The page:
You see, I never went to the Botanical Garden until I was an adult. An almost 40-year-old adult. I know, I lived so close and never went. My grandfather worked at the Bronx Zoo, so if there was a seasonal event for us, it was taking place for us there, and not the Garden.
Two years ago, my dad came to visit and we started looking for things the family could do together that were a. holiday themed, b. close to home, and c. fun for everyone. After getting recommendations from friends, we decided on the train show. We got tickets for 10am, which was the earliest slot. It was crowded, and Jordan was a bit antsy. That’s selective memory for “he pitched a fit of epic proportions.” We couldn’t stroll him through the place, as strollers were not permitted. The place was packed end to end with people, so we didn’t exactly zip through there like a train. Still, we all enjoyed it and wanted to come back.
We didn’t go in 2009, but with Dad visiting this holiday again, we decided to go. We made a few changes in our plan of attack.
1. I purchased a membership to the Garden. A family membership runs $120 and will allow us to visit again next year at the beginning of the Train Show. We also received 4 parking passes, saving $12. Since adults are $25 for a single visit, kids $15, and seniors $22 during peak times, we paid a little more than what one visit would have cost. And we can come back any other time we want to see what excitement the Garden has in store. What a deal!
2. Members can get into the train show early – in our case 9am. We were one of maybe 15 other families in at that time, giving us the run of the place, really. Jordan was able to run around and follow all the trains as they weaved through NY landmarks. I could follow him and not get frustrated by all the people. We spent about 35 minutes in there, and had a sane, happy time.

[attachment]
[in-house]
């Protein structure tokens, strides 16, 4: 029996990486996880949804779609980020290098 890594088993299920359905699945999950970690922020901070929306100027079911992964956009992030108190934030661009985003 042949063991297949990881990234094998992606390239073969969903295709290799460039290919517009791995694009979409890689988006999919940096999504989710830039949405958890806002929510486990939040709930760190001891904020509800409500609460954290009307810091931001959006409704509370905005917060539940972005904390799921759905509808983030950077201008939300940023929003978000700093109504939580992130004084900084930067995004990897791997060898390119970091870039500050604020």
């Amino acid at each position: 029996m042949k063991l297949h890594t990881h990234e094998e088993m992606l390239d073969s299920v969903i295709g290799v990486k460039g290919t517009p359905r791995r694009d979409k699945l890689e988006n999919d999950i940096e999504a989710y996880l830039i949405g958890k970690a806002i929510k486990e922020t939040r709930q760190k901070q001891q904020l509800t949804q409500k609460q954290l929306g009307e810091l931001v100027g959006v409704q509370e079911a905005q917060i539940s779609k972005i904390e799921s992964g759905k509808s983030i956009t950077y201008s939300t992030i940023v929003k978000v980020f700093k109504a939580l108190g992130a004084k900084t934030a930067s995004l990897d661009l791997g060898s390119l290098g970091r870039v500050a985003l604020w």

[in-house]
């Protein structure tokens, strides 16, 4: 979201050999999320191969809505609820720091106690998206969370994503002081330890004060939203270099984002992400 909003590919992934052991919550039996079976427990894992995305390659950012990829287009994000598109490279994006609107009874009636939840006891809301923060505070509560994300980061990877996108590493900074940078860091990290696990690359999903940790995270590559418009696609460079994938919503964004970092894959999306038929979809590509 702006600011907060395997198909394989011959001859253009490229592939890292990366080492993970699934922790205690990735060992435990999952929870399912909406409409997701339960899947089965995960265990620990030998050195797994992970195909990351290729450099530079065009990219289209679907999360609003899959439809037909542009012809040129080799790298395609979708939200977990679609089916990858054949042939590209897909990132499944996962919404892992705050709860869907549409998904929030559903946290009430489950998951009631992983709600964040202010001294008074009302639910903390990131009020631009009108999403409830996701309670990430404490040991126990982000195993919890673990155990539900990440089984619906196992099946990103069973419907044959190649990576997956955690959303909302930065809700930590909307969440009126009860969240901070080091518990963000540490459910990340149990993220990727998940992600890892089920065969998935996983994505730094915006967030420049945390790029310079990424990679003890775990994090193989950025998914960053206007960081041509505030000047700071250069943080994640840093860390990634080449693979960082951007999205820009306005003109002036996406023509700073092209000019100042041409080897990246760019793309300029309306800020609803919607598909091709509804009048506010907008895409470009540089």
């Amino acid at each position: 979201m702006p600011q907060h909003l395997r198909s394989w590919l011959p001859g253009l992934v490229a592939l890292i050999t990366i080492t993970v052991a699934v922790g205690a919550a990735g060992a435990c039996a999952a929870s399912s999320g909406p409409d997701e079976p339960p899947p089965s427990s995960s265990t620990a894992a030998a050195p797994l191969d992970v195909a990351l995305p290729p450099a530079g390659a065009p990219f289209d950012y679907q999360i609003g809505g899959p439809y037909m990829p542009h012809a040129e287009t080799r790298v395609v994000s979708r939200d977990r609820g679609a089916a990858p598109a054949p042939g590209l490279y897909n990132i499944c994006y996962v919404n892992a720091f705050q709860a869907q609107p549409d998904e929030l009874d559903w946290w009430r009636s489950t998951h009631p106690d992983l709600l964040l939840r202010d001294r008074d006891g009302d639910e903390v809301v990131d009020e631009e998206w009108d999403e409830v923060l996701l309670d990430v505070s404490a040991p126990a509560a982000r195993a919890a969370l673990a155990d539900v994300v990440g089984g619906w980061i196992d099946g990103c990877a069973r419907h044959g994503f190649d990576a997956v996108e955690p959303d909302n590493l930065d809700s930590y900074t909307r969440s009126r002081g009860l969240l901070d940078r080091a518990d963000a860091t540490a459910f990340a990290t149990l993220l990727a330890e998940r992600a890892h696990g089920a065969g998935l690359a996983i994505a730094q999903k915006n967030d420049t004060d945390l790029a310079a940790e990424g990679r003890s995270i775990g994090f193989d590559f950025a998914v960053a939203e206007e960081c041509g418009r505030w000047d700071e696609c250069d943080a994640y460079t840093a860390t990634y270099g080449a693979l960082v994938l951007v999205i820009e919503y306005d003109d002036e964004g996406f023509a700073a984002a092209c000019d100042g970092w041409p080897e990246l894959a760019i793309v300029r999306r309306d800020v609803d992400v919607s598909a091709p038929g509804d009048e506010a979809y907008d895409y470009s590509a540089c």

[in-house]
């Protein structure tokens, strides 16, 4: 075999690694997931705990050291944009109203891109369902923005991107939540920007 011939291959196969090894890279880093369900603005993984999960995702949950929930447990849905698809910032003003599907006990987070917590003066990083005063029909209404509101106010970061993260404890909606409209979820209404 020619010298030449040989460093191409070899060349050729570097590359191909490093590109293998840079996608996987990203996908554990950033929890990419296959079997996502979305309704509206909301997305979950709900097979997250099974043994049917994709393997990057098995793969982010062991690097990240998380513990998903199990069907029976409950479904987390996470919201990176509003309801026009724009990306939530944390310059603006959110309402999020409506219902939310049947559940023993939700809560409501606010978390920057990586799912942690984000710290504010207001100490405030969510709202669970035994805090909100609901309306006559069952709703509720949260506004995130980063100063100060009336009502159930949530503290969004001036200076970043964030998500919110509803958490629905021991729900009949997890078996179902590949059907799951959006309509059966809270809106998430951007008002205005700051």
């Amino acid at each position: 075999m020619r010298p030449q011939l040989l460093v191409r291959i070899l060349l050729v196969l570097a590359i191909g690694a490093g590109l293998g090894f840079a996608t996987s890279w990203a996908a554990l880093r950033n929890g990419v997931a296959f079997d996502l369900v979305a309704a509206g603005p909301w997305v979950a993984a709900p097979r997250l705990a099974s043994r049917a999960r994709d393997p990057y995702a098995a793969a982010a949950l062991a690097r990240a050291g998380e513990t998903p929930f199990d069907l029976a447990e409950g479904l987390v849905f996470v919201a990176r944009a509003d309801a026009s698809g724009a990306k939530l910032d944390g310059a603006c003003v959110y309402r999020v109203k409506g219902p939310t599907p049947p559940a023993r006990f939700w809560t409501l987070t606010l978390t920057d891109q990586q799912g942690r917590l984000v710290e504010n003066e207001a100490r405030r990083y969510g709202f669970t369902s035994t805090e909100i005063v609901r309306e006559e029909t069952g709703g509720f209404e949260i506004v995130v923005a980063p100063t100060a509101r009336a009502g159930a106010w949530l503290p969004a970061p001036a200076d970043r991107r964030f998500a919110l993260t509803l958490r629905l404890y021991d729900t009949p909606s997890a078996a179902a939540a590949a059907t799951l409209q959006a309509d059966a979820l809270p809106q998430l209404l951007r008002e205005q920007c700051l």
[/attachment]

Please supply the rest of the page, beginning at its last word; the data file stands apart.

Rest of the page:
For some reason, to the amusement of many, Jordan decided to bring his clock to the show. Not sure if he was showing his obsession with numbers, trying to be Flava Flav, or hoping to time the train, but it certainly led to a lot of conversation among those in attendance. Of course, if we lost him in the Conservatory, all we would have had to ask was “Did you see the kid carrying the clock?” and people would have known exactly who we were looking for.
I highly recommend the train show. It ends this Sunday, so if you don’t have a chance to make it, or are not in the area, definitely think about it for next year. The “conductor” told me this was the 19th year, so if they are celebrating double decades in 2011, I can’t wait to see what they have in store. We’re hopefully going as Thomas The Tank Engine will be there to meet kids (does he have hands? how does this work?) Hope we can leave the clock at home. Be sure to check out all of the Garden’s tips for making the most out of your train show visit.
What family traditions are musts for your holidays?
Even though I have a Jewish surname, I grew up in the Christian faith. Specifically, I was baptized a Presbyterian, which is as lightweight as you can get when you have a Southern Baptist father and half Catholic/half Jewish mother.
Every year, my grandfather (the Catholic one) with whom we lived with would put up a 4 foot artificial tree to be the centerpiece of our elaborate holiday decorations. Ok, it’s all we actually did to celebrate Christmas, but that doesn’t matter. It’s still one of my most favorite childhood memories. You see, I never really believed in Santa. We lived in an apartment building, so the concept of Santa coming down the chimney never made sense. Plus, Santa gifts had the same handwriting and used the same wrapping paper as those that came from my mom. The jig was up from an early age. But the tree! The Tree meant presents, and who cared where they came from, they were presents and that meant goodness.